C# Tutorial


The code in this example builds a .NET Windows form based application called CSharpSnapshot that returns a snapshot value for a PIPoint. It supports the PISDKDlg Tag Search control to find the point. It is written in C# in VisualStudio.NET

Here is what the finished application looks like:

  1. Step 1

Open VisualStudio.NET and select New>Project from the File menu. Select Visual C# Projects from the list of Project Types. Select Windows Applications from the list of Templates. Give it a name of CSharpSnapshot. Make sure the file location show is the desired location for your source files and click [OK].

  1. Step 2

After the wizard finishes, a blank form will be displayed. Change the Text parameter of the form to "Snapshot Value", by using the Properties window. This changes the Title Bar of the form to "Snapshot Value."

  1. Step 3

  2. Select the Label tool from the Toolbox. Click and drag the cursor to define a label near the top left of the form (see picture below). Enter "Server:" for the Text of this Label.
  3. Select the TextBox tool from the Toolbox. To the right of the label, click and drag the cursor to define a text box. Enter "localhost" for the Text of this TextBox. This TextBox should have a name of textBox1.
  4. Select the Label tool from the Toolbox. Click and drag the cursor to define a label below the "Server" label. Enter "Tagname:" for the Text of this Label.
  5. Select the TextBox tool from the Toolbox. To the right of the label, click and drag the cursor to define a text box. Enter "sinusoid" for the Text of this TexBox. This TextBox should have a name of textBox2.
  6. Select the Label tool from the Toolbox. Click and drag the cursor to define a label below the "Tagname" label. Enter "Timestamp:" for the Text of this Label.
  7. Select the TextBox tool from the Toolbox. To the right of the label, click and drag the cursor to define a text box. Make sure the Text of this TexBox is blank. Change the ReadOnly property to True. This TextBox should have a name of textBox3.
  8. Select the Label tool from the Toolbox. Click and drag the cursor to define a label below the "Timestamp" label. Enter "Value:" for the Text of this Label.
  9. Select the TextBox tool from the Toolbox. To the right of the label, click and drag the cursor to define a text box. Make sure the Text of this TexBox is blank. Change the ReadOnly property to True. This TextBox should have a name of textBox4.
  10. Select the Button tool from the Toolbox. Click and drag the cursor to define a button below the "Value" label. Enter "Tag Search:" for the Text of this Button.. This Button should have a name of button1.
  11. Select the Button tool from the Toolbox. Click and drag the cursor to define a button to the right of the "Tag Search" Button. Enter "Get Value" for the Text of this Button. This Button should have a name of button2.
  12. Step 4

Select Add Reference from the Project menu. Select the following references from the .NET tab:

OSIsoft.PISDK

OSIsoft.PISDKCommon

OSIsoft.PISDKCtl

OSIsoft.PISDKDlg

OSIsoft.PITimeServer

If you don't see these references, please refer to the section in this manual titled Using the PI-SDK with Microsoft Dot Net (chapter on Advanced Topics), for how to add these Interop Libraries to the Global Assembly Cache.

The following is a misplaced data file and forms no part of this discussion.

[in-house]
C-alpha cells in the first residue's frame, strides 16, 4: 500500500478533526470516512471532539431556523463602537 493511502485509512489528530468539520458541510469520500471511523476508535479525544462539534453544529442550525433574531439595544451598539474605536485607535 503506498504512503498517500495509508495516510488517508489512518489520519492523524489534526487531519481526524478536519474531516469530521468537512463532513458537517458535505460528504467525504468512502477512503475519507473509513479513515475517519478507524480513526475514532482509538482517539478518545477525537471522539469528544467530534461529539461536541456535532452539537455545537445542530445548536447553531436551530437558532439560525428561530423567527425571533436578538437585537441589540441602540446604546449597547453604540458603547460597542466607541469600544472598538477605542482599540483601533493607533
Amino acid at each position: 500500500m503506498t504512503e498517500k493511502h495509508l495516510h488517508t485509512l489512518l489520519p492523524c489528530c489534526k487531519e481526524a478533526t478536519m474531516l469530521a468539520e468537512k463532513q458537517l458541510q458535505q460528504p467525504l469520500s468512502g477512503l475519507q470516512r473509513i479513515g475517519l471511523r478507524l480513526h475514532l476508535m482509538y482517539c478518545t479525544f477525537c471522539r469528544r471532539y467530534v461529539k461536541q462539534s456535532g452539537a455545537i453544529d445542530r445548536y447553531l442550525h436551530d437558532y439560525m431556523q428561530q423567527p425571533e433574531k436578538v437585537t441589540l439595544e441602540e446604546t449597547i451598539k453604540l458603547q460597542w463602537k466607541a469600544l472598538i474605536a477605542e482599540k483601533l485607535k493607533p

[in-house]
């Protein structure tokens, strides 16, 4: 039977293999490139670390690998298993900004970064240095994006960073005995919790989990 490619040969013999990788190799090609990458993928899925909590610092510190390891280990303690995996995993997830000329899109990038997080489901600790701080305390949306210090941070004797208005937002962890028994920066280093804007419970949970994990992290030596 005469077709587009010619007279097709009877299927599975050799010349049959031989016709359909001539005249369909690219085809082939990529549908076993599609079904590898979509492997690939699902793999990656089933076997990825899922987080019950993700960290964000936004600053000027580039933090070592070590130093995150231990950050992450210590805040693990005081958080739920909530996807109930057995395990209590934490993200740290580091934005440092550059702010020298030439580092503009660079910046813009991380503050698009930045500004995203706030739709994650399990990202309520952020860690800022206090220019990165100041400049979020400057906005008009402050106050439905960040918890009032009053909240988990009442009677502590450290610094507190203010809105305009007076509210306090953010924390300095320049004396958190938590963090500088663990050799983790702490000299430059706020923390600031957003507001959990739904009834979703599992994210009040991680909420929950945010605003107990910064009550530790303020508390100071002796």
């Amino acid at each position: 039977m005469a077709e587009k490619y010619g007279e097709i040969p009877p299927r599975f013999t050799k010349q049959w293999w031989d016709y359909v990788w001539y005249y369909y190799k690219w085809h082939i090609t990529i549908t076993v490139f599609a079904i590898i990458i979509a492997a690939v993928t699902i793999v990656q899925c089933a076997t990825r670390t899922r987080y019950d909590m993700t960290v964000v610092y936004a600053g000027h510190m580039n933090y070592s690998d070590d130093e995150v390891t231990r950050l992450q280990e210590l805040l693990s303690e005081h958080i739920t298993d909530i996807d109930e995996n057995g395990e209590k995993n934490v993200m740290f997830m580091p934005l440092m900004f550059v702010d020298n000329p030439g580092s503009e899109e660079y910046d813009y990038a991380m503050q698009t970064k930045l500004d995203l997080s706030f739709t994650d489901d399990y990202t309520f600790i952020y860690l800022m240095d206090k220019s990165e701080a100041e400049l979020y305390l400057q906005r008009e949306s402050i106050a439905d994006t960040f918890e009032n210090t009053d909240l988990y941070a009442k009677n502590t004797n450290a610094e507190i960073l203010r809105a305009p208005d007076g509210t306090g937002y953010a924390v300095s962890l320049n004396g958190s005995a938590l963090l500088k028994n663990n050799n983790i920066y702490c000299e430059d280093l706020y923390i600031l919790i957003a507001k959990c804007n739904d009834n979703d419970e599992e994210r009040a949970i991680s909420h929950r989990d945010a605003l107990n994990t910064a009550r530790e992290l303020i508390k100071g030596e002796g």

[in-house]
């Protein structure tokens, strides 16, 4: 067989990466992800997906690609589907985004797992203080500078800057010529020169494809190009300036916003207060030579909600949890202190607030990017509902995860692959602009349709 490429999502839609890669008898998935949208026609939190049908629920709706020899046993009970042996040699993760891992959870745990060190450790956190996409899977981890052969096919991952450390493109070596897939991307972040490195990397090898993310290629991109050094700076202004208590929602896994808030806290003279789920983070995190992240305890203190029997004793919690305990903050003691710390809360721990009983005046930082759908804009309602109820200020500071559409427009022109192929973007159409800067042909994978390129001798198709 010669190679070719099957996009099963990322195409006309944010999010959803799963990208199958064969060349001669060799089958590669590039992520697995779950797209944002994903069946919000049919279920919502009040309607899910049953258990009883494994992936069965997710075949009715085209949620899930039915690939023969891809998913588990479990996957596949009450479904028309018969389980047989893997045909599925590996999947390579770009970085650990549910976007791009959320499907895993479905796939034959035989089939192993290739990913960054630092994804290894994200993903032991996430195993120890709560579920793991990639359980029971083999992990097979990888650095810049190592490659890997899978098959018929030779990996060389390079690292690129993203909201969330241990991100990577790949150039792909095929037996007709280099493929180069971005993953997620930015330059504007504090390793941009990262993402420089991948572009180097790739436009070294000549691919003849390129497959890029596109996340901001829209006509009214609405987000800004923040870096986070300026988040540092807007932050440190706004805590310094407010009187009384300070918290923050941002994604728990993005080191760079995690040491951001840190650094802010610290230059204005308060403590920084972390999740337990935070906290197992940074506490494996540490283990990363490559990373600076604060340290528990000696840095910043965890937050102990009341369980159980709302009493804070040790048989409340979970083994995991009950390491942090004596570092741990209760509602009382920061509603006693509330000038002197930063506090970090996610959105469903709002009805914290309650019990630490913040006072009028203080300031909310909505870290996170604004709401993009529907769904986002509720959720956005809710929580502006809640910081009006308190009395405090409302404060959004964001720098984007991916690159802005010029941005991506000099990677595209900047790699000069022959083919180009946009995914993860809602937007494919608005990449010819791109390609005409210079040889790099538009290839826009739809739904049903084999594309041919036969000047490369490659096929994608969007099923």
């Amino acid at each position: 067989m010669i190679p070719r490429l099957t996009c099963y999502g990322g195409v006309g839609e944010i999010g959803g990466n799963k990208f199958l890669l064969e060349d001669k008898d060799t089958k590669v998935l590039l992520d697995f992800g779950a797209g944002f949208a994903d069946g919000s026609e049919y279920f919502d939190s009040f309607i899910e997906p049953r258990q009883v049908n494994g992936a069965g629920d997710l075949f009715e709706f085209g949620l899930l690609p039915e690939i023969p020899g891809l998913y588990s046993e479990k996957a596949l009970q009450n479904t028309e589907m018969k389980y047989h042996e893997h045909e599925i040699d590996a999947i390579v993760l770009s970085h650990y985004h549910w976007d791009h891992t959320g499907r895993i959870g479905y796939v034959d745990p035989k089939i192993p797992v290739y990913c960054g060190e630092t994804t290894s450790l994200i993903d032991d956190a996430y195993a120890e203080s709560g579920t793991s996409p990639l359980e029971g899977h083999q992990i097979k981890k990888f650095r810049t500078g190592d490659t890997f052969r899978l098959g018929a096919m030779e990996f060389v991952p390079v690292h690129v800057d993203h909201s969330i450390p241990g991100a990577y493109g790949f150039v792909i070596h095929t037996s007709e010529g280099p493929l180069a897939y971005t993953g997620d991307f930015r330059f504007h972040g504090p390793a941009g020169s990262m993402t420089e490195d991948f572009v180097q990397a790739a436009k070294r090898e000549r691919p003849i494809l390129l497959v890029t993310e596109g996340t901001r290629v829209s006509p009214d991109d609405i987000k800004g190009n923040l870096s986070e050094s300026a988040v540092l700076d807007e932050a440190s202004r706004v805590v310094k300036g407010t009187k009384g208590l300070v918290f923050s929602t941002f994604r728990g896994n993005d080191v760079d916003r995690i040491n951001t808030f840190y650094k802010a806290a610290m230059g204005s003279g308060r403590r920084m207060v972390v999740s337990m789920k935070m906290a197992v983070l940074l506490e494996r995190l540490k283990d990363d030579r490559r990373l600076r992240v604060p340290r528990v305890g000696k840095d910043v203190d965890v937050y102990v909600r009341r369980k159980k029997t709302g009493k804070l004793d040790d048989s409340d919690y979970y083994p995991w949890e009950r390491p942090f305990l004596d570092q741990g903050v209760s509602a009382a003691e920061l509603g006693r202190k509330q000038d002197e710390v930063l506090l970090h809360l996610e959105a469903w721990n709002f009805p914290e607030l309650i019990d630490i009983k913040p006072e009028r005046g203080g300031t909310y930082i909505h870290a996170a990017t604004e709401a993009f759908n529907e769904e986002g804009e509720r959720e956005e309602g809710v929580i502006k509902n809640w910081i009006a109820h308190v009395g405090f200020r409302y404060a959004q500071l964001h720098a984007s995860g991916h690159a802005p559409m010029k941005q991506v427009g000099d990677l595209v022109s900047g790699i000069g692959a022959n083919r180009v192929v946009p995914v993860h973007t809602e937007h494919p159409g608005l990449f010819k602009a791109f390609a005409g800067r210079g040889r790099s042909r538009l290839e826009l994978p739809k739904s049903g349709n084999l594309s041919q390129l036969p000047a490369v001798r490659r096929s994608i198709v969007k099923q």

When you get all done, your project should look something like this:

  1. Step 5

Double click on the form. This will bring up the code window with the cursor positioned within the function Form1_Load.

Before you enter any code in this function, you need to add a global variable for the PISDK object and another for the Application object used by the SDK Dialogs. The PISDK object caches connections to PI Servers. You should create this once in your program and use it whenever you need it. The PI-SDK Dialogs Application object is used to display the Tag Search dialog.

Up near the top of the file, the class for the form is declared. After the opening brace ({) of the class, add a global variable for the PI-SDK object and the PI-SDK Dialog Application object.

public class Form1 : System.Windows.Forms.Form
	{
//
// Global Data
//
      PISDK.PISDK g_SDK;
      PISDKDlg.ApplicationObject g_SDKDlgAppObject;   // PISDK dialog app. object

Return to the Form1_Load function and enter the following code:

      private void Form1_Load(object sender, System.EventArgs e)
      {
//
// Create the SDK object here. That will give the program the 
//    benefits of caching of servers and points.
// Also create the PISDK Dialogs Application object so we can use
//    Tag Search.
//
         try {
            g_SDK = new PISDK.PISDKClass();
            g_SDKDlgAppObject = new PISDKDlg.ApplicationObjectClass();
         }catch (System.Runtime.InteropServices.COMException comExc){
            MessageBox.Show(comExc.Message,comExc.ErrorCode + " Error",
                            MessageBoxButtons.OK,
                            MessageBoxIcon.Exclamation);
         };
      }

  1. Step 6

Return to window showing the form and double click on the Button labeled "Tag Search". This will bring up the code window with the cursor positioned within the function button1_Click. Enter the following code:

      private void button1_Click(object sender, System.EventArgs e) {
//
// Display the Tag Search dialog and fill out the form with the result
//
      PISDKDlg.TagSearch myTagSearch;        // PISDK Tag search display object
      PISDK._PointList myPointList;         // point list returned from tag search
      PISDKCommon.NamedValues nvsSelServers; // Namedvalues collection of servers
      PISDKDlg.TagSearchOptions tsOptions;   // tag search dialog options
      object valInx;                         // Variant for index
      object strObject;                      // Variant for string

      myTagSearch = g_SDKDlgAppObject.TagSearch;
//
// Pass the server that is in textBox1 as a default.
// Only allow a single tag to be selected.
//
      nvsSelServers = new PISDKCommon.NamedValuesClass();
      strObject = textBox1.Text;
      nvsSelServers.Add(textBox1.Text,ref strObject);
      tsOptions = PISDKDlg.TagSearchOptions.tsoptSingleSelect;
      myPointList = myTagSearch.Show(nvsSelServers,tsOptions);
      if (0 != myPointList.Count) {
         valInx = 1;
//
// Get Server name
//